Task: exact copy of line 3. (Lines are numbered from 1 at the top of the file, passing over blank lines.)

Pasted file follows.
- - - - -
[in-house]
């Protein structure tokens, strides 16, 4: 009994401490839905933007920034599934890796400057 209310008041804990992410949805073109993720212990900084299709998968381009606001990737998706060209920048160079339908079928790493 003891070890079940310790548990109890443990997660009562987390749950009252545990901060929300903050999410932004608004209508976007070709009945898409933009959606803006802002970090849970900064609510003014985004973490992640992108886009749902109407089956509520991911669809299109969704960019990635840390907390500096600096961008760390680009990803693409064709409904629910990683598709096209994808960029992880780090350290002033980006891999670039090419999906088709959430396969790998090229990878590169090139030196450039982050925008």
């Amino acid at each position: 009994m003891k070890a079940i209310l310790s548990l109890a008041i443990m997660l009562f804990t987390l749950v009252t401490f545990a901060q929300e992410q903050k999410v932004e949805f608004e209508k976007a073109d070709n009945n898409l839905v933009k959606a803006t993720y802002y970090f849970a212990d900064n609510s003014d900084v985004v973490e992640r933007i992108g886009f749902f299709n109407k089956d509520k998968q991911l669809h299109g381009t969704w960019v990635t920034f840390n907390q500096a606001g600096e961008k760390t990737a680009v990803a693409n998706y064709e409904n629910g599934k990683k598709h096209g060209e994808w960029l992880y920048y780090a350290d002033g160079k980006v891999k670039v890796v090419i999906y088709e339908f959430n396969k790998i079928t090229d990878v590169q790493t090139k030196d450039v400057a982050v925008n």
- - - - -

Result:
């Amino acid at each position: 009994m003891k070890a079940i209310l310790s548990l109890a008041i443990m997660l009562f804990t987390l749950v009252t401490f545990a901060q929300e992410q903050k999410v932004e949805f608004e209508k976007a073109d070709n009945n898409l839905v933009k959606a803006t993720y802002y970090f849970a212990d900064n609510s003014d900084v985004v973490e992640r933007i992108g886009f749902f299709n109407k089956d509520k998968q991911l669809h299109g381009t969704w960019v990635t920034f840390n907390q500096a606001g600096e961008k760390t990737a680009v990803a693409n998706y064709e409904n629910g599934k990683k598709h096209g060209e994808w960029l992880y920048y780090a350290d002033g160079k980006v891999k670039v890796v090419i999906y088709e339908f959430n396969k790998i079928t090229d990878v590169q790493t090139k030196d450039v400057a982050v925008n």